probably not deal kindly with people who get up in the day that he hath made and write in
their puny little Daybook what they’re going to do with it) where I write down things I have
to get done if I can’t do the others.  Get it?  Got it?  Good.  

My late great mother-in-law (the very one who knew that it took more muscles to frown
than it did to smile but felt it was worth the extra effort)--dear Lois,  rarely sat down
without a bowl of potatoes to peel or something, always something to do--she rarely
rested except when she went to bed because she knew work was what we were born for
and it was her way of serving God and it was her joy and her “play” to serve God; she did
not have a TTD, I do not think.  

I don’t know where I’m going with this.  Maybe I’m going to work.  
I couldn’t sleep.  Story of my life.  I fall asleep during the day and then I can’t sleep during
the night.  I can’t sleep on demand.  You’ve got the time now, Charley: SLEEP!  It doesn’t
work.  I wish I could just turn myself off with a click and back on with a click.  All those
little demonic thoughts (and angelic ones too) that come out and play when I lie down.  
My head is like a basketball court, everyone running up and down, throwing balls and
making or missing baskets, the crowd screaming, referees blowing whistles…oh, it’s so
exhausting.  And then, by the grace of God, I finally in the wee hours drift into a trance
state and then, somewhere in there, somehow, lapse into what I loosely call “sleep.”  
According to my sainted Mother, when I was a very small boy of 4 or so, and we lived on
Laramie Street in the old part of town, I would get out of my little bed in the night and,
everyone asleep, go outside and walk up and down the street pulling my wagon and going
through neighbors trash picking out their whiskey bottles (Kansas still had prohibition
then) and unloading them on the rail of our front porch.  I don’t suppose I did this more
than once or twice.  I’m sure I was dealt with.  Once also, at least once, I was told that my
father heard me walking about and came out to the living room (where I was probably
reading a magazine in the dark) with a hair brush in his hand to use as a weapon to kill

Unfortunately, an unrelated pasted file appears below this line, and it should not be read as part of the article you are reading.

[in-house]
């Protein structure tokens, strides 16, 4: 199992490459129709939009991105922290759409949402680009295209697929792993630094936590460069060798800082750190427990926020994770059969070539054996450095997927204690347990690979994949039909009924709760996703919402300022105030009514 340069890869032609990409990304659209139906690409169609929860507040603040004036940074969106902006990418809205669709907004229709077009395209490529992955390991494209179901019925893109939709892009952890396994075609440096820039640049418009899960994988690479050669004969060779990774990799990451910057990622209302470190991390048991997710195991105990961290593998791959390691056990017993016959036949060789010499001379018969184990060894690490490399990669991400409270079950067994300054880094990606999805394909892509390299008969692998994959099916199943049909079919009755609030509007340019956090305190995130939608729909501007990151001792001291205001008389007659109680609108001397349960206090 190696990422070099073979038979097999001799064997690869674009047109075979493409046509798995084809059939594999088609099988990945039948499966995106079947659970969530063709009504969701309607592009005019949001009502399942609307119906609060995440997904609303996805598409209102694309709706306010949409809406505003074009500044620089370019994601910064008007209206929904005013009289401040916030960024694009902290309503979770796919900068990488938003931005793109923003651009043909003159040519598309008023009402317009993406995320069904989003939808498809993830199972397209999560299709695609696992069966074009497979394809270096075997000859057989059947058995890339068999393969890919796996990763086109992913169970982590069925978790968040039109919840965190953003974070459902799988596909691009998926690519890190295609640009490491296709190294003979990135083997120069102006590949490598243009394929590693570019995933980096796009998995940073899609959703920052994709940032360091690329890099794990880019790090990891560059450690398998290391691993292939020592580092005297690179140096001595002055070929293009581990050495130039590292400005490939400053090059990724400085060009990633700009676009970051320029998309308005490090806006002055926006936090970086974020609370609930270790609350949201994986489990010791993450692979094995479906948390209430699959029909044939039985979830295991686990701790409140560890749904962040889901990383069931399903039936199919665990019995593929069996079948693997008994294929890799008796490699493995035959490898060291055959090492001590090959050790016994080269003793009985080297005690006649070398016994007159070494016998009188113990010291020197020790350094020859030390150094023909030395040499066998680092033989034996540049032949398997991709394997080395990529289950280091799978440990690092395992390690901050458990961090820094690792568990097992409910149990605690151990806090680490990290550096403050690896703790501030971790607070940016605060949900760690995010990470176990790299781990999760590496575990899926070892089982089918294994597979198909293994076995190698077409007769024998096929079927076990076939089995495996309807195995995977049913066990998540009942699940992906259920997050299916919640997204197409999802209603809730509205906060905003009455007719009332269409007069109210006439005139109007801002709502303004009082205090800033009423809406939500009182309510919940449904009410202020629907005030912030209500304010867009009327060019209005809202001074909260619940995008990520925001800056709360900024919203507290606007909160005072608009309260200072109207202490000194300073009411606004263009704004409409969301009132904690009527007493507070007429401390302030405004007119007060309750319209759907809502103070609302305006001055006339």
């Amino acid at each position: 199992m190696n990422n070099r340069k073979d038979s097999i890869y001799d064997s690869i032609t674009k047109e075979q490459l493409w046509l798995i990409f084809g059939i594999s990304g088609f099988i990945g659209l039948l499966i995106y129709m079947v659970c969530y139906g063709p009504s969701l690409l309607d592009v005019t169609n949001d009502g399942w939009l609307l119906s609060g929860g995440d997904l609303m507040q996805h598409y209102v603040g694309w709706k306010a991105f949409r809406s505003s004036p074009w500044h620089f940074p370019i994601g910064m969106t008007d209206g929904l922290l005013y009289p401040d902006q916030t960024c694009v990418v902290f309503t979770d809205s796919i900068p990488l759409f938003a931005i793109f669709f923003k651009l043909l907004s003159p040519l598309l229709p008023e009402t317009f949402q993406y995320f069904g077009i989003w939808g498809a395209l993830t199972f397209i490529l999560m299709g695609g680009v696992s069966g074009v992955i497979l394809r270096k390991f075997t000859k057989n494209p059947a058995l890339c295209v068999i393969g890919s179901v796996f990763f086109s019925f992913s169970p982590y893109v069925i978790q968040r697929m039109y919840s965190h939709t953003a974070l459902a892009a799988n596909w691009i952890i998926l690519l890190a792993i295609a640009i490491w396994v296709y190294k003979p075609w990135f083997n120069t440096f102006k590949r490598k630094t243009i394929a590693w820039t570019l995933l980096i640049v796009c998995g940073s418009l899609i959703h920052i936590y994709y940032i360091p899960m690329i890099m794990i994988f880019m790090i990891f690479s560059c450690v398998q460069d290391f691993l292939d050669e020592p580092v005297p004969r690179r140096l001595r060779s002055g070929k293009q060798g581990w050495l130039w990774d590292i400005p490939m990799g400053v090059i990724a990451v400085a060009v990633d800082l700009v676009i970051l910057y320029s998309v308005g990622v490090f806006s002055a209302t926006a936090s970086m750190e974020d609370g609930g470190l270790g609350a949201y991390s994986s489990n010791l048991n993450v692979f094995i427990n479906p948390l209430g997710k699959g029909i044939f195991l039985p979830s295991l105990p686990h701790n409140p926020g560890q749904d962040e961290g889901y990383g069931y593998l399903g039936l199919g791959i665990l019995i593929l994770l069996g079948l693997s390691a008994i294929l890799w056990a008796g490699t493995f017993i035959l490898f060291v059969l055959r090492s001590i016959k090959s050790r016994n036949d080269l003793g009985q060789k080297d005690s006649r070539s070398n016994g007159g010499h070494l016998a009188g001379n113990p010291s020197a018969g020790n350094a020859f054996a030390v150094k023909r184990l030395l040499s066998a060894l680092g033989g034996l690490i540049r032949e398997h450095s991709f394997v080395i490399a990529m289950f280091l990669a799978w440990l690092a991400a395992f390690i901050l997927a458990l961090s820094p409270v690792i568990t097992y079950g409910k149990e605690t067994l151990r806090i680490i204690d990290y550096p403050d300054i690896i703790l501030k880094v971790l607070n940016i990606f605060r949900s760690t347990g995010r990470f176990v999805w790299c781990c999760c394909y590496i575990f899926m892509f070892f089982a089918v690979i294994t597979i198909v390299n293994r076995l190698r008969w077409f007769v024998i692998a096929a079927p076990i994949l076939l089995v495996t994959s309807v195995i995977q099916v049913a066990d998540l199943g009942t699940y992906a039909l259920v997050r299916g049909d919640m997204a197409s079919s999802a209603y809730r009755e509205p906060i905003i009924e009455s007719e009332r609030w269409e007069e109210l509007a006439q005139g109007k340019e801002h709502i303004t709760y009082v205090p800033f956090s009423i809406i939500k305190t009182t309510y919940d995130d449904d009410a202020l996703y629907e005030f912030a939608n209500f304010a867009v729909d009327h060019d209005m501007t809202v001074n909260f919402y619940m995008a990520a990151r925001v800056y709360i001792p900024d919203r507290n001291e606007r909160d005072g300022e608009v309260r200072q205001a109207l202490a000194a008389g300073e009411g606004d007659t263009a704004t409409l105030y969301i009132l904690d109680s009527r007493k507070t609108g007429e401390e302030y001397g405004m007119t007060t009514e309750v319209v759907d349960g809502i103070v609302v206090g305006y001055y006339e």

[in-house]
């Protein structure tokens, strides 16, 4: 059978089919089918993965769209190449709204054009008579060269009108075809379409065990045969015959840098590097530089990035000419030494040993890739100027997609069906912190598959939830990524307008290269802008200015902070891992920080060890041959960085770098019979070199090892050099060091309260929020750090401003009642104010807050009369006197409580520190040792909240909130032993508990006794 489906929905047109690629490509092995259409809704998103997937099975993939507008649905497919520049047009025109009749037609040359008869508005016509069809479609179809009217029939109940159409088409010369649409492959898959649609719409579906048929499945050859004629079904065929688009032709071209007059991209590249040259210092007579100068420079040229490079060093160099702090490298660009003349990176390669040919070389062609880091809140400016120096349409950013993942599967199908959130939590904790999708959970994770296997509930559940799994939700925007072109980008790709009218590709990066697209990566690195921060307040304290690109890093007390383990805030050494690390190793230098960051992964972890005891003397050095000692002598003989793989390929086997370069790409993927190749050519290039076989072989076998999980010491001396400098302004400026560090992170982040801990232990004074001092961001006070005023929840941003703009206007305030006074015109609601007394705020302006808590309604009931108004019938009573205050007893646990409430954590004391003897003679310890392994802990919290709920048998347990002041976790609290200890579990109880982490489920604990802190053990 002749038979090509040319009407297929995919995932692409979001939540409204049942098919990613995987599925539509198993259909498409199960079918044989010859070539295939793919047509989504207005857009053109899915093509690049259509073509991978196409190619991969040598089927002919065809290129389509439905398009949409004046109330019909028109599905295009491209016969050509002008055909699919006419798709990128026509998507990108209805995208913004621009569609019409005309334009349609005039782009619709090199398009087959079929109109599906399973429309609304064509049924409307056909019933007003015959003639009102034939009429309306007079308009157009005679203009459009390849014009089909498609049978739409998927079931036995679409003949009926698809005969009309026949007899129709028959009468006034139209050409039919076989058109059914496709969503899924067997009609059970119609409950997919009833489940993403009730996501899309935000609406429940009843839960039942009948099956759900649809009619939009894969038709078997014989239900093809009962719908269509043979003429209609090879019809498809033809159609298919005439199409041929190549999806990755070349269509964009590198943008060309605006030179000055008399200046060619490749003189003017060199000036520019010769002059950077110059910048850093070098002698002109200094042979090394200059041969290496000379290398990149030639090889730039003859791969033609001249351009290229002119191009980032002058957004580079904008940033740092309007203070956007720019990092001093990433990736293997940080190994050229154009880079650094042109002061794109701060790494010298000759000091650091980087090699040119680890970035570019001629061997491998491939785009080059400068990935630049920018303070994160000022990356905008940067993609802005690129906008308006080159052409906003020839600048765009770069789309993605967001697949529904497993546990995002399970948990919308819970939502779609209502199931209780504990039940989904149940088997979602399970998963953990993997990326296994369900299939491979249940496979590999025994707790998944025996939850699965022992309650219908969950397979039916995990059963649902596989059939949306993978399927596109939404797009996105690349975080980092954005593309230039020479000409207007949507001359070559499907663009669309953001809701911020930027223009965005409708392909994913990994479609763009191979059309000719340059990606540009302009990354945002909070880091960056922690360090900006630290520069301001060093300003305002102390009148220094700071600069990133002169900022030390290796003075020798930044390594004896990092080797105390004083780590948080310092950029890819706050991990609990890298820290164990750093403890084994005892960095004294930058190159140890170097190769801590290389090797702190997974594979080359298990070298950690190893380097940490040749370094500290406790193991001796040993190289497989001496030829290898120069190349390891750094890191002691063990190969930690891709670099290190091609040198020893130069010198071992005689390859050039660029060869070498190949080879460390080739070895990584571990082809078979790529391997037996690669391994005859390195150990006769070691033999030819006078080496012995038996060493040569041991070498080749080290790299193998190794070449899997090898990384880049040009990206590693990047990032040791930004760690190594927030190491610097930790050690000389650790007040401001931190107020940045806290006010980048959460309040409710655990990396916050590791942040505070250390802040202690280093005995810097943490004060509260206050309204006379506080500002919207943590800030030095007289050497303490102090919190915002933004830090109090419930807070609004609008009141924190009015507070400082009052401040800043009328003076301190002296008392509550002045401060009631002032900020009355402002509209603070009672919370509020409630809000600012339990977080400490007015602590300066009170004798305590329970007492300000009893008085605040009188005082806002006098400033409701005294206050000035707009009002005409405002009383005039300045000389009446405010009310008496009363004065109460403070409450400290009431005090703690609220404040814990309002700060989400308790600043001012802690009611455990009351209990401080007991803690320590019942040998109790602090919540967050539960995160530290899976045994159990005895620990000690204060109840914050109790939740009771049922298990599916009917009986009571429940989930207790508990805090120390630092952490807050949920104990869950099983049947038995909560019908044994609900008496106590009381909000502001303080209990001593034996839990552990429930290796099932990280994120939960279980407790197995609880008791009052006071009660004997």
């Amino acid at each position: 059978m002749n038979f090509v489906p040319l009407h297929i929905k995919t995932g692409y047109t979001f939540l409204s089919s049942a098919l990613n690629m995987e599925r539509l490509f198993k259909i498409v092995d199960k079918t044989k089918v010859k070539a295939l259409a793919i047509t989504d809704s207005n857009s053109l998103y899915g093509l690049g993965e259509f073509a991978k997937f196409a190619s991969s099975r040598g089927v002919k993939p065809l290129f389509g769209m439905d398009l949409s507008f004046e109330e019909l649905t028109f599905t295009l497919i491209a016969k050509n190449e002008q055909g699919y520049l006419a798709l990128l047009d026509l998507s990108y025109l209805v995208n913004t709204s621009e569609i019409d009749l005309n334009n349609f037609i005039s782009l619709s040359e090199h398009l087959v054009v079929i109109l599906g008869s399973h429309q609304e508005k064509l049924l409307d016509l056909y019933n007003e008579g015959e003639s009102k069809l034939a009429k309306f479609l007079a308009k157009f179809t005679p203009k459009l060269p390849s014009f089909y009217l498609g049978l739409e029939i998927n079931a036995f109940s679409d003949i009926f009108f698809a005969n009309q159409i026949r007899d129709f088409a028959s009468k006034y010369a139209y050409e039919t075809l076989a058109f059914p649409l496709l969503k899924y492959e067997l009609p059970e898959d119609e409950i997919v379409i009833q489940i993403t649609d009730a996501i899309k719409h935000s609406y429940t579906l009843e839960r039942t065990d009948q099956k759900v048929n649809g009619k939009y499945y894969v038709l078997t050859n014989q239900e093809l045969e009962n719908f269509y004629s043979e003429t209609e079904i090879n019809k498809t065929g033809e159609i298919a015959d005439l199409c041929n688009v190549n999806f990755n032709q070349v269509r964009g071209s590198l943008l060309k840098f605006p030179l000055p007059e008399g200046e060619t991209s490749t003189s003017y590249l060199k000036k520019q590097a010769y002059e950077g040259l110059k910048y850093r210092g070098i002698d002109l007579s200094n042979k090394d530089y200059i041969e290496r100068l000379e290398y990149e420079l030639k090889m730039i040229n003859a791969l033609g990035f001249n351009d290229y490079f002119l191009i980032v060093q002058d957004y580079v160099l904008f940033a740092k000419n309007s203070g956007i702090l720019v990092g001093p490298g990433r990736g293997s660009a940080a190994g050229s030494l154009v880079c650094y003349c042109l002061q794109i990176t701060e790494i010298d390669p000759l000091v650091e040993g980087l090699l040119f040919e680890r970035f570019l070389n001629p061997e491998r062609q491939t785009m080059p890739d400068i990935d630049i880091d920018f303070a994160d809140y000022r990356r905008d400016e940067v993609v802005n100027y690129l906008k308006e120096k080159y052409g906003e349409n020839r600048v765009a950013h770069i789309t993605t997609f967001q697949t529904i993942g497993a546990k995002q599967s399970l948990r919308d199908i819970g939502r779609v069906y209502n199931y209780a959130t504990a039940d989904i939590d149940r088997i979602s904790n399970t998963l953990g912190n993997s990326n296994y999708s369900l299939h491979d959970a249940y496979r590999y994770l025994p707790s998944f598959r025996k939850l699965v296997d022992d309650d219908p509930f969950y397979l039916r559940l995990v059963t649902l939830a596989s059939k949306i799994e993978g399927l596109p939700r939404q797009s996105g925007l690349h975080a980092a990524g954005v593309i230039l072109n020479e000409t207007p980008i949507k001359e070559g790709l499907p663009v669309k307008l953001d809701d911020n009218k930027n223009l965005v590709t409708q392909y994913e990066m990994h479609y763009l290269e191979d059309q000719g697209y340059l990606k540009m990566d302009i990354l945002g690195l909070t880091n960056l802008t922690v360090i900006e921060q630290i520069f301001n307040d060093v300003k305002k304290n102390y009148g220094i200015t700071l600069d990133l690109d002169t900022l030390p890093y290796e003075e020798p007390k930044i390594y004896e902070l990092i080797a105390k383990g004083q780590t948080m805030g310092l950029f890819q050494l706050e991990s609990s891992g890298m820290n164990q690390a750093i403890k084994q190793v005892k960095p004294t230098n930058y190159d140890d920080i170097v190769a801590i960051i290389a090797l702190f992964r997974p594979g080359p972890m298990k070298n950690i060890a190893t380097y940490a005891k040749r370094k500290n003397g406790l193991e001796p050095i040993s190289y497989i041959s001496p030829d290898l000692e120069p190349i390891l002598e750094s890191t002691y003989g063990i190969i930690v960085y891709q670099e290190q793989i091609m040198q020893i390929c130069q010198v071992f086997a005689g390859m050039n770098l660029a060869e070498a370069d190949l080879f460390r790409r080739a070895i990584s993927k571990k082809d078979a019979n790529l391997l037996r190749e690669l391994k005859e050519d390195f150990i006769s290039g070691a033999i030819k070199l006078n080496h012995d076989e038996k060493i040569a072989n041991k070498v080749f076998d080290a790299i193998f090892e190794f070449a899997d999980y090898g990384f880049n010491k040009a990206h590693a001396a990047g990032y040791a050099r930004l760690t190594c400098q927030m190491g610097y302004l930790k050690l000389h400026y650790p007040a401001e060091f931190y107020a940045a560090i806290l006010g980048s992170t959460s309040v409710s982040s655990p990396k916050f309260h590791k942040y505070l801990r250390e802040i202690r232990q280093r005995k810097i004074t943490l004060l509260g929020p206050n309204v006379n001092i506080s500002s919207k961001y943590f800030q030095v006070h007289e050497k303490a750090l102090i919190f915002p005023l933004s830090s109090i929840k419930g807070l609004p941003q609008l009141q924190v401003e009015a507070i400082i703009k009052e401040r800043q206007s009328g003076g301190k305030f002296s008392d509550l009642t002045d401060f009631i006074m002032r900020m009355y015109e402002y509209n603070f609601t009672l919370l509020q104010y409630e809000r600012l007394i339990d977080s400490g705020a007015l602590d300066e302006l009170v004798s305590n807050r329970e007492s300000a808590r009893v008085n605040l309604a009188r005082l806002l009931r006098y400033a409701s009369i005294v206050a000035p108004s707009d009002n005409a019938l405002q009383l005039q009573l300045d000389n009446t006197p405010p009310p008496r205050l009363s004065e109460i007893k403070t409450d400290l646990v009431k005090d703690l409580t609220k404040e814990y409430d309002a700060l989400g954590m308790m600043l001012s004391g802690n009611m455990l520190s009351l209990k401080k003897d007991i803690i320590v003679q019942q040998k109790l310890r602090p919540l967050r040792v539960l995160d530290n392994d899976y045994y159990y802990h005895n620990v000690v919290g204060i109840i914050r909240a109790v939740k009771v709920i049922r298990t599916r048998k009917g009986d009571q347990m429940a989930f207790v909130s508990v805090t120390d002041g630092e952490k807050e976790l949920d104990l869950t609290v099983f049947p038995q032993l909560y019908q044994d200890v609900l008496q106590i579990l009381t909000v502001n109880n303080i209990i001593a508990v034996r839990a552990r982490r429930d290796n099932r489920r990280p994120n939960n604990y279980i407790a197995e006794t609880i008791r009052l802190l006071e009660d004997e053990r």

me, and I was found to be just me, his 4 year old son, and he put the hair brush away and
with a certain loving brusqueness urged me back to bed. ###

072315 Journalong

I think it was November 18,1971 when I came out here for the first time to the 80 acre farm
that Mom and Dad had bought a couple of years before—1968,  actually—as an
investment and out of some sentimental memories of our living two miles away in the old
Pillsbury place,the big stone house with the  widow’s walk at the top. We had lived in that
house from 1947 to1951. That’s the house I think of as my boyhood home, though we had
lived a few years (1942 to 1946)  in rural Indiana in the Old Holler and up by Poland,

I have lived two-thirds of my life in the country—in Indiana, Kansas, and in Wisconsin.  I
have lived in towns and cities,some big ones:  Milwaukee, Kansas City, Brooklyn; Minot,
North Dakota; Rewey, Wisconsin;  Manhattan, Kansas; Norman,Oklahoma; Lawrence,
Kansas; Iowa City, Iowa; Stevens Point,Wisconsin.   Nice cities, nice towns all, but for me,
village, town or city, compared to living in the country, they aren’t very nice places to visit
and I wouldn’t want to live there, either.

But when I was a high school boy and even into my 20s, I considered a city life—New
York and Paris. I would be an émigré writer, probably more than a little bit like Ernest
Hemingway, without the bullfighting and the big game fishing.  Yes,that would be it.